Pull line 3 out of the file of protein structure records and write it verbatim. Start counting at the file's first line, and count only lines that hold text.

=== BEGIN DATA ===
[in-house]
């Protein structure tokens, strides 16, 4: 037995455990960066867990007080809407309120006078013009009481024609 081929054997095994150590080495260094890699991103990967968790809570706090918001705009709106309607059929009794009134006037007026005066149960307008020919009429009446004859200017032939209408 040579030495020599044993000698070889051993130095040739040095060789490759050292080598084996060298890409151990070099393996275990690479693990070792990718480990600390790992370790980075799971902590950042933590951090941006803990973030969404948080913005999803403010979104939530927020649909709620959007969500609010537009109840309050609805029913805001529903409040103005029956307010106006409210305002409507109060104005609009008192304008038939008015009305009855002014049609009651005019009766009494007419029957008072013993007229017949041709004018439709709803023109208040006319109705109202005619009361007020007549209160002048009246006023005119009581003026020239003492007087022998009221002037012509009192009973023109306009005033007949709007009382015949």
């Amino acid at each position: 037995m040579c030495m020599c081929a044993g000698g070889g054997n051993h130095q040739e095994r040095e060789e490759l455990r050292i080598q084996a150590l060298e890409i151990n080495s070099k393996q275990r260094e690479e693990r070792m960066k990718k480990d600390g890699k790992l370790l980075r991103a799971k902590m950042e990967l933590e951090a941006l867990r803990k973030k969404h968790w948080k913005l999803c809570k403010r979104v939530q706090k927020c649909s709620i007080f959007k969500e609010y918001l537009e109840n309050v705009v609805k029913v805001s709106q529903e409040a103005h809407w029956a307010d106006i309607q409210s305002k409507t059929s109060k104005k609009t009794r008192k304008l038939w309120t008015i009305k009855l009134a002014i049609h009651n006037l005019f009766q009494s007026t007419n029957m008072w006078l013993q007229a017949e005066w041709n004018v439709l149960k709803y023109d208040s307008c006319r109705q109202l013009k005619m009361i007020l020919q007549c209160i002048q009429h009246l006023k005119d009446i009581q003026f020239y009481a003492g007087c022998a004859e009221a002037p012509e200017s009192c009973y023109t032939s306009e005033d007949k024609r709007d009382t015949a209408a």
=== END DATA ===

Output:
């Amino acid at each position: 037995m040579c030495m020599c081929a044993g000698g070889g054997n051993h130095q040739e095994r040095e060789e490759l455990r050292i080598q084996a150590l060298e890409i151990n080495s070099k393996q275990r260094e690479e693990r070792m960066k990718k480990d600390g890699k790992l370790l980075r991103a799971k902590m950042e990967l933590e951090a941006l867990r803990k973030k969404h968790w948080k913005l999803c809570k403010r979104v939530q706090k927020c649909s709620i007080f959007k969500e609010y918001l537009e109840n309050v705009v609805k029913v805001s709106q529903e409040a103005h809407w029956a307010d106006i309607q409210s305002k409507t059929s109060k104005k609009t009794r008192k304008l038939w309120t008015i009305k009855l009134a002014i049609h009651n006037l005019f009766q009494s007026t007419n029957m008072w006078l013993q007229a017949e005066w041709n004018v439709l149960k709803y023109d208040s307008c006319r109705q109202l013009k005619m009361i007020l020919q007549c209160i002048q009429h009246l006023k005119d009446i009581q003026f020239y009481a003492g007087c022998a004859e009221a002037p012509e200017s009192c009973y023109t032939s306009e005033d007949k024609r709007d009382t015949a209408a």